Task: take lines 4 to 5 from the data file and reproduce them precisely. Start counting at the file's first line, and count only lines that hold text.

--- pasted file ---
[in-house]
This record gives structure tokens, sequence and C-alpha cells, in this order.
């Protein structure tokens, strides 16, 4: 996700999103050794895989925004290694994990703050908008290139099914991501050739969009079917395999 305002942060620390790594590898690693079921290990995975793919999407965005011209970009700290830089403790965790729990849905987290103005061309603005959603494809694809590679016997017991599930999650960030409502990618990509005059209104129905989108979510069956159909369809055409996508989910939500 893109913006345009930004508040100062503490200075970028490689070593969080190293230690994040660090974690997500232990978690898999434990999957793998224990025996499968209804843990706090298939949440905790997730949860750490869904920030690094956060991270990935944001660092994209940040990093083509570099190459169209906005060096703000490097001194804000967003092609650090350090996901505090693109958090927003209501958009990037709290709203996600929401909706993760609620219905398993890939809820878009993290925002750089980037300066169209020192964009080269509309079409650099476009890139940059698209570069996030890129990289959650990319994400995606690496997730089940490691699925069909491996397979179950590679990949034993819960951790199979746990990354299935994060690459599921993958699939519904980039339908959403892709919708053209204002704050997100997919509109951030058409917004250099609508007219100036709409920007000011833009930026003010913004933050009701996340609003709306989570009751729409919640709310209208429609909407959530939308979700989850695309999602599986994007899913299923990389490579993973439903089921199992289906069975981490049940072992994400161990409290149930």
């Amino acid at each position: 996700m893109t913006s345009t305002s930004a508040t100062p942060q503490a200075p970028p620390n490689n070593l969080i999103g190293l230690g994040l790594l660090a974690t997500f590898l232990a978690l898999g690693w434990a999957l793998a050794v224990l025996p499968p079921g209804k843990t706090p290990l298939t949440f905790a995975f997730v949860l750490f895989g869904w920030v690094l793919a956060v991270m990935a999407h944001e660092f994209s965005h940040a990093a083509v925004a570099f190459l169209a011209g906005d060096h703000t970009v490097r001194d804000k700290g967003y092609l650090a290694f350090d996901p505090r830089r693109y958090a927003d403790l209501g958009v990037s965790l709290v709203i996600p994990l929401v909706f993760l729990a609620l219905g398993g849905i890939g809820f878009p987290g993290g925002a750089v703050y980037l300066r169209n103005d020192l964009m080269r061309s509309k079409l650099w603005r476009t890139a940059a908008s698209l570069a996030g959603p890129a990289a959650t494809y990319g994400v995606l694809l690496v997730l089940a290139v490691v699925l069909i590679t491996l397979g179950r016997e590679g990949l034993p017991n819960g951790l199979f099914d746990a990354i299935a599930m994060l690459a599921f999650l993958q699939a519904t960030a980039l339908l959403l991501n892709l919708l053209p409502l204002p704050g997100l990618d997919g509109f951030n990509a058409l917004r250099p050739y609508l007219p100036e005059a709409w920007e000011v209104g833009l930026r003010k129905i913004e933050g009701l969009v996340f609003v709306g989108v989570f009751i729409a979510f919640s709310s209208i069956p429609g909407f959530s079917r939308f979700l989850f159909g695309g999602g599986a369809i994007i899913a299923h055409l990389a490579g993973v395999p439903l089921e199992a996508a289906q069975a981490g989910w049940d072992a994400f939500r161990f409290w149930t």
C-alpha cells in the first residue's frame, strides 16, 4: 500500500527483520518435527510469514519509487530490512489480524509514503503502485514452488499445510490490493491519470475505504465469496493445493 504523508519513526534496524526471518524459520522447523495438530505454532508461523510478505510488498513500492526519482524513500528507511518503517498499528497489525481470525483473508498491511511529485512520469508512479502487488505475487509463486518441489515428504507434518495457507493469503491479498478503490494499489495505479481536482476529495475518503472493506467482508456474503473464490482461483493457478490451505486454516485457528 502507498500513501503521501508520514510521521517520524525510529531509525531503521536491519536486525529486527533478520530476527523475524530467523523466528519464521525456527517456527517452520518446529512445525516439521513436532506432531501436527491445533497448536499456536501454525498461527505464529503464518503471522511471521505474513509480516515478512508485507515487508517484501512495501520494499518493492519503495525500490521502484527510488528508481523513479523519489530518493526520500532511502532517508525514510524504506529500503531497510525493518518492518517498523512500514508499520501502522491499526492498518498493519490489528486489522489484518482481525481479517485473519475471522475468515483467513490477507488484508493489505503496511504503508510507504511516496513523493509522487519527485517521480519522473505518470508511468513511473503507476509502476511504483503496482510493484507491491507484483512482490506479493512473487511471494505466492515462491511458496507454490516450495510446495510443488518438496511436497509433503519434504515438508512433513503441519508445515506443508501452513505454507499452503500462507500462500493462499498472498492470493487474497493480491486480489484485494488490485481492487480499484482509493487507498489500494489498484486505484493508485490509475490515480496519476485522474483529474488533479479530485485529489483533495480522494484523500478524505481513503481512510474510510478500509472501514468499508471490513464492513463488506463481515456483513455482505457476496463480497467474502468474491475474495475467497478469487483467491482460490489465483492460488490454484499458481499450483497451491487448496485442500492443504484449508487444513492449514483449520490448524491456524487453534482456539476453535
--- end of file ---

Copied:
């Amino acid at each position: 996700m893109t913006s345009t305002s930004a508040t100062p942060q503490a200075p970028p620390n490689n070593l969080i999103g190293l230690g994040l790594l660090a974690t997500f590898l232990a978690l898999g690693w434990a999957l793998a050794v224990l025996p499968p079921g209804k843990t706090p290990l298939t949440f905790a995975f997730v949860l750490f895989g869904w920030v690094l793919a956060v991270m990935a999407h944001e660092f994209s965005h940040a990093a083509v925004a570099f190459l169209a011209g906005d060096h703000t970009v490097r001194d804000k700290g967003y092609l650090a290694f350090d996901p505090r830089r693109y958090a927003d403790l209501g958009v990037s965790l709290v709203i996600p994990l929401v909706f993760l729990a609620l219905g398993g849905i890939g809820f878009p987290g993290g925002a750089v703050y980037l300066r169209n103005d020192l964009m080269r061309s509309k079409l650099w603005r476009t890139a940059a908008s698209l570069a996030g959603p890129a990289a959650t494809y990319g994400v995606l694809l690496v997730l089940a290139v490691v699925l069909i590679t491996l397979g179950r016997e590679g990949l034993p017991n819960g951790l199979f099914d746990a990354i299935a599930m994060l690459a599921f999650l993958q699939a519904t960030a980039l339908l959403l991501n892709l919708l053209p409502l204002p704050g997100l990618d997919g509109f951030n990509a058409l917004r250099p050739y609508l007219p100036e005059a709409w920007e000011v209104g833009l930026r003010k129905i913004e933050g009701l969009v996340f609003v709306g989108v989570f009751i729409a979510f919640s709310s209208i069956p429609g909407f959530s079917r939308f979700l989850f159909g695309g999602g599986a369809i994007i899913a299923h055409l990389a490579g993973v395999p439903l089921e199992a996508a289906q069975a981490g989910w049940d072992a994400f939500r161990f409290w149930t």
C-alpha cells in the first residue's frame, strides 16, 4: 500500500527483520518435527510469514519509487530490512489480524509514503503502485514452488499445510490490493491519470475505504465469496493445493 504523508519513526534496524526471518524459520522447523495438530505454532508461523510478505510488498513500492526519482524513500528507511518503517498499528497489525481470525483473508498491511511529485512520469508512479502487488505475487509463486518441489515428504507434518495457507493469503491479498478503490494499489495505479481536482476529495475518503472493506467482508456474503473464490482461483493457478490451505486454516485457528 502507498500513501503521501508520514510521521517520524525510529531509525531503521536491519536486525529486527533478520530476527523475524530467523523466528519464521525456527517456527517452520518446529512445525516439521513436532506432531501436527491445533497448536499456536501454525498461527505464529503464518503471522511471521505474513509480516515478512508485507515487508517484501512495501520494499518493492519503495525500490521502484527510488528508481523513479523519489530518493526520500532511502532517508525514510524504506529500503531497510525493518518492518517498523512500514508499520501502522491499526492498518498493519490489528486489522489484518482481525481479517485473519475471522475468515483467513490477507488484508493489505503496511504503508510507504511516496513523493509522487519527485517521480519522473505518470508511468513511473503507476509502476511504483503496482510493484507491491507484483512482490506479493512473487511471494505466492515462491511458496507454490516450495510446495510443488518438496511436497509433503519434504515438508512433513503441519508445515506443508501452513505454507499452503500462507500462500493462499498472498492470493487474497493480491486480489484485494488490485481492487480499484482509493487507498489500494489498484486505484493508485490509475490515480496519476485522474483529474488533479479530485485529489483533495480522494484523500478524505481513503481512510474510510478500509472501514468499508471490513464492513463488506463481515456483513455482505457476496463480497467474502468474491475474495475467497478469487483467491482460490489465483492460488490454484499458481499450483497451491487448496485442500492443504484449508487444513492449514483449520490448524491456524487453534482456539476453535